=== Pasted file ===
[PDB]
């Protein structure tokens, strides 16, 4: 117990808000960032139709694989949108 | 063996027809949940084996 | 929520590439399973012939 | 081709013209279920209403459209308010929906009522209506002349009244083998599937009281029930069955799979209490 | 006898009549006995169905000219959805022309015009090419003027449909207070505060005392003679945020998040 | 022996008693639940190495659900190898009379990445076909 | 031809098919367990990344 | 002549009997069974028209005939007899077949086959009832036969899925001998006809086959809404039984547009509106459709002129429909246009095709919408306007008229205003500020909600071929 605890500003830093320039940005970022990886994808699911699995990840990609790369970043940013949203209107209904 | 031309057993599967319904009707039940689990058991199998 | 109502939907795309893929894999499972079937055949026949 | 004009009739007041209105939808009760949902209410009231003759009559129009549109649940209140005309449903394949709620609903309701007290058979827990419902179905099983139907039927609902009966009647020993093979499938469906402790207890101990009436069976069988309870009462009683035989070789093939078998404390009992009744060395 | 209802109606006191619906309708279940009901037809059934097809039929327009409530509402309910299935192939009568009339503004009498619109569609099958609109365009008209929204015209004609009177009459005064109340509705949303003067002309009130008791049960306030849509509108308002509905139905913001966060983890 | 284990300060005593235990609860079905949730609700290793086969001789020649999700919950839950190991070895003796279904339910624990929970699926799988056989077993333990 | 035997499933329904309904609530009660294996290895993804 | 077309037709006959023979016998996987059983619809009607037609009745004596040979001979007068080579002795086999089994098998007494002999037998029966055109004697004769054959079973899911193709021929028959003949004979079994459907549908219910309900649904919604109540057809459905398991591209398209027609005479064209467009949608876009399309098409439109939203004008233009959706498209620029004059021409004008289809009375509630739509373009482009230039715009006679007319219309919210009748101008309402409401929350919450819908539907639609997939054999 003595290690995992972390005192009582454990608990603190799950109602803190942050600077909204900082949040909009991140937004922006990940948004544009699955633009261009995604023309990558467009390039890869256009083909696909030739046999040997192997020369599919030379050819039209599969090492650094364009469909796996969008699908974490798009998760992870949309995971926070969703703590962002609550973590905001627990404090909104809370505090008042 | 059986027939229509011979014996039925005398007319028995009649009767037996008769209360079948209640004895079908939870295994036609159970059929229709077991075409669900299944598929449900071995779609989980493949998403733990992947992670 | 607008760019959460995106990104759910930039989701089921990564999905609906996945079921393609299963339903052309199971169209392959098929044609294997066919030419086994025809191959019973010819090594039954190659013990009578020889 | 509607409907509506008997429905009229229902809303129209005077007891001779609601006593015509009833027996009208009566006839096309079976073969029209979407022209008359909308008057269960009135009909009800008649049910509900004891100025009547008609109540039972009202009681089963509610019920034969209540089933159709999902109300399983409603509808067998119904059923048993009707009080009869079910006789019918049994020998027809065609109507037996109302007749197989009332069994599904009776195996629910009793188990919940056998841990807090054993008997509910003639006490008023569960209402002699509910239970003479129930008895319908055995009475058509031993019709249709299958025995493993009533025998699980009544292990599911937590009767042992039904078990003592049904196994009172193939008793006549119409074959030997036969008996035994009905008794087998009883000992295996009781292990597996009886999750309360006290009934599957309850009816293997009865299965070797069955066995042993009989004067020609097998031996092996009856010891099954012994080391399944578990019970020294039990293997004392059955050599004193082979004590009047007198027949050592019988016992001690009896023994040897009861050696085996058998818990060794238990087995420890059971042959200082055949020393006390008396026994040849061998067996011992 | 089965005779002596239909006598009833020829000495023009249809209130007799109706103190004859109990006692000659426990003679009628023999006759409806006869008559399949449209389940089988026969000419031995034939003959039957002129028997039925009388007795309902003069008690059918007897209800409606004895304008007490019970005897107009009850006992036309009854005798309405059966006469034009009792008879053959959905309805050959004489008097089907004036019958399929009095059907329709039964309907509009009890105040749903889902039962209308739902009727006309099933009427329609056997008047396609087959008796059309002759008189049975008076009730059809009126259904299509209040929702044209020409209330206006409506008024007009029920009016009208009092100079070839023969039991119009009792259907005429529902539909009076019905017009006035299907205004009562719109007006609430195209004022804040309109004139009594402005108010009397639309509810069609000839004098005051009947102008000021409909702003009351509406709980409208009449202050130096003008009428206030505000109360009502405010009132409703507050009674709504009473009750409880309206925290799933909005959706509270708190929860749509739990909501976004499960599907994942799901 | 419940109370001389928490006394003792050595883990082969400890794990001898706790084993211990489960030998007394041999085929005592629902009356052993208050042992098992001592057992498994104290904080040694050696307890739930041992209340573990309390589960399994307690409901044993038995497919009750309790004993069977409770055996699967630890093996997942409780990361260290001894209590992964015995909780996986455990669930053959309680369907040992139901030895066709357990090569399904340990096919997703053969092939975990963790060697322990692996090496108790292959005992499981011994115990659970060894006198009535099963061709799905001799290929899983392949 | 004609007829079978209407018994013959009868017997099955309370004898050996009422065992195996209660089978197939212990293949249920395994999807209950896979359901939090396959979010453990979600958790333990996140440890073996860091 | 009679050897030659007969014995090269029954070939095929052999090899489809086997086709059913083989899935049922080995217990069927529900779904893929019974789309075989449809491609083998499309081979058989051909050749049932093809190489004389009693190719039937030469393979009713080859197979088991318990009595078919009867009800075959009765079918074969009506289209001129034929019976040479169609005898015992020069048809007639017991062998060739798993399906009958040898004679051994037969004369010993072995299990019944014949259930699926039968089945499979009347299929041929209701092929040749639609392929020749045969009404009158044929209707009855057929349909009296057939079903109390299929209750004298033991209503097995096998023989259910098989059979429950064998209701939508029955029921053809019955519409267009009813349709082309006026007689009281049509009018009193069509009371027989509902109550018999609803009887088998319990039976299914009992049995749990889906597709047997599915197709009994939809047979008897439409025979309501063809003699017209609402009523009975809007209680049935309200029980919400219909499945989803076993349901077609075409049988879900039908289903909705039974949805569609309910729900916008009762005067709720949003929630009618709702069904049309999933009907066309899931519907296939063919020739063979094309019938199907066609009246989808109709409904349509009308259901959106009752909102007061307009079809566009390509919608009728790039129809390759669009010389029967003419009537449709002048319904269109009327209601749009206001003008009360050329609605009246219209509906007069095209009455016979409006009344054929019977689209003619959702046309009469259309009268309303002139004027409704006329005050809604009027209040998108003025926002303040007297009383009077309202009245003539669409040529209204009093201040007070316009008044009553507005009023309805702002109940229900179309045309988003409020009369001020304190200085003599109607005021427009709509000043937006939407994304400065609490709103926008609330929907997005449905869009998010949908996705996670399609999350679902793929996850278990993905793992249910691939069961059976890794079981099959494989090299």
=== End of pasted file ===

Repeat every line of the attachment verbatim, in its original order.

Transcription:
[PDB]
């Protein structure tokens, strides 16, 4: 117990808000960032139709694989949108 | 063996027809949940084996 | 929520590439399973012939 | 081709013209279920209403459209308010929906009522209506002349009244083998599937009281029930069955799979209490 | 006898009549006995169905000219959805022309015009090419003027449909207070505060005392003679945020998040 | 022996008693639940190495659900190898009379990445076909 | 031809098919367990990344 | 002549009997069974028209005939007899077949086959009832036969899925001998006809086959809404039984547009509106459709002129429909246009095709919408306007008229205003500020909600071929 605890500003830093320039940005970022990886994808699911699995990840990609790369970043940013949203209107209904 | 031309057993599967319904009707039940689990058991199998 | 109502939907795309893929894999499972079937055949026949 | 004009009739007041209105939808009760949902209410009231003759009559129009549109649940209140005309449903394949709620609903309701007290058979827990419902179905099983139907039927609902009966009647020993093979499938469906402790207890101990009436069976069988309870009462009683035989070789093939078998404390009992009744060395 | 209802109606006191619906309708279940009901037809059934097809039929327009409530509402309910299935192939009568009339503004009498619109569609099958609109365009008209929204015209004609009177009459005064109340509705949303003067002309009130008791049960306030849509509108308002509905139905913001966060983890 | 284990300060005593235990609860079905949730609700290793086969001789020649999700919950839950190991070895003796279904339910624990929970699926799988056989077993333990 | 035997499933329904309904609530009660294996290895993804 | 077309037709006959023979016998996987059983619809009607037609009745004596040979001979007068080579002795086999089994098998007494002999037998029966055109004697004769054959079973899911193709021929028959003949004979079994459907549908219910309900649904919604109540057809459905398991591209398209027609005479064209467009949608876009399309098409439109939203004008233009959706498209620029004059021409004008289809009375509630739509373009482009230039715009006679007319219309919210009748101008309402409401929350919450819908539907639609997939054999 003595290690995992972390005192009582454990608990603190799950109602803190942050600077909204900082949040909009991140937004922006990940948004544009699955633009261009995604023309990558467009390039890869256009083909696909030739046999040997192997020369599919030379050819039209599969090492650094364009469909796996969008699908974490798009998760992870949309995971926070969703703590962002609550973590905001627990404090909104809370505090008042 | 059986027939229509011979014996039925005398007319028995009649009767037996008769209360079948209640004895079908939870295994036609159970059929229709077991075409669900299944598929449900071995779609989980493949998403733990992947992670 | 607008760019959460995106990104759910930039989701089921990564999905609906996945079921393609299963339903052309199971169209392959098929044609294997066919030419086994025809191959019973010819090594039954190659013990009578020889 | 509607409907509506008997429905009229229902809303129209005077007891001779609601006593015509009833027996009208009566006839096309079976073969029209979407022209008359909308008057269960009135009909009800008649049910509900004891100025009547008609109540039972009202009681089963509610019920034969209540089933159709999902109300399983409603509808067998119904059923048993009707009080009869079910006789019918049994020998027809065609109507037996109302007749197989009332069994599904009776195996629910009793188990919940056998841990807090054993008997509910003639006490008023569960209402002699509910239970003479129930008895319908055995009475058509031993019709249709299958025995493993009533025998699980009544292990599911937590009767042992039904078990003592049904196994009172193939008793006549119409074959030997036969008996035994009905008794087998009883000992295996009781292990597996009886999750309360006290009934599957309850009816293997009865299965070797069955066995042993009989004067020609097998031996092996009856010891099954012994080391399944578990019970020294039990293997004392059955050599004193082979004590009047007198027949050592019988016992001690009896023994040897009861050696085996058998818990060794238990087995420890059971042959200082055949020393006390008396026994040849061998067996011992 | 089965005779002596239909006598009833020829000495023009249809209130007799109706103190004859109990006692000659426990003679009628023999006759409806006869008559399949449209389940089988026969000419031995034939003959039957002129028997039925009388007795309902003069008690059918007897209800409606004895304008007490019970005897107009009850006992036309009854005798309405059966006469034009009792008879053959959905309805050959004489008097089907004036019958399929009095059907329709039964309907509009009890105040749903889902039962209308739902009727006309099933009427329609056997008047396609087959008796059309002759008189049975008076009730059809009126259904299509209040929702044209020409209330206006409506008024007009029920009016009208009092100079070839023969039991119009009792259907005429529902539909009076019905017009006035299907205004009562719109007006609430195209004022804040309109004139009594402005108010009397639309509810069609000839004098005051009947102008000021409909702003009351509406709980409208009449202050130096003008009428206030505000109360009502405010009132409703507050009674709504009473009750409880309206925290799933909005959706509270708190929860749509739990909501976004499960599907994942799901 | 419940109370001389928490006394003792050595883990082969400890794990001898706790084993211990489960030998007394041999085929005592629902009356052993208050042992098992001592057992498994104290904080040694050696307890739930041992209340573990309390589960399994307690409901044993038995497919009750309790004993069977409770055996699967630890093996997942409780990361260290001894209590992964015995909780996986455990669930053959309680369907040992139901030895066709357990090569399904340990096919997703053969092939975990963790060697322990692996090496108790292959005992499981011994115990659970060894006198009535099963061709799905001799290929899983392949 | 004609007829079978209407018994013959009868017997099955309370004898050996009422065992195996209660089978197939212990293949249920395994999807209950896979359901939090396959979010453990979600958790333990996140440890073996860091 | 009679050897030659007969014995090269029954070939095929052999090899489809086997086709059913083989899935049922080995217990069927529900779904893929019974789309075989449809491609083998499309081979058989051909050749049932093809190489004389009693190719039937030469393979009713080859197979088991318990009595078919009867009800075959009765079918074969009506289209001129034929019976040479169609005898015992020069048809007639017991062998060739798993399906009958040898004679051994037969004369010993072995299990019944014949259930699926039968089945499979009347299929041929209701092929040749639609392929020749045969009404009158044929209707009855057929349909009296057939079903109390299929209750004298033991209503097995096998023989259910098989059979429950064998209701939508029955029921053809019955519409267009009813349709082309006026007689009281049509009018009193069509009371027989509902109550018999609803009887088998319990039976299914009992049995749990889906597709047997599915197709009994939809047979008897439409025979309501063809003699017209609402009523009975809007209680049935309200029980919400219909499945989803076993349901077609075409049988879900039908289903909705039974949805569609309910729900916008009762005067709720949003929630009618709702069904049309999933009907066309899931519907296939063919020739063979094309019938199907066609009246989808109709409904349509009308259901959106009752909102007061307009079809566009390509919608009728790039129809390759669009010389029967003419009537449709002048319904269109009327209601749009206001003008009360050329609605009246219209509906007069095209009455016979409006009344054929019977689209003619959702046309009469259309009268309303002139004027409704006329005050809604009027209040998108003025926002303040007297009383009077309202009245003539669409040529209204009093201040007070316009008044009553507005009023309805702002109940229900179309045309988003409020009369001020304190200085003599109607005021427009709509000043937006939407994304400065609490709103926008609330929907997005449905869009998010949908996705996670399609999350679902793929996850278990993905793992249910691939069961059976890794079981099959494989090299």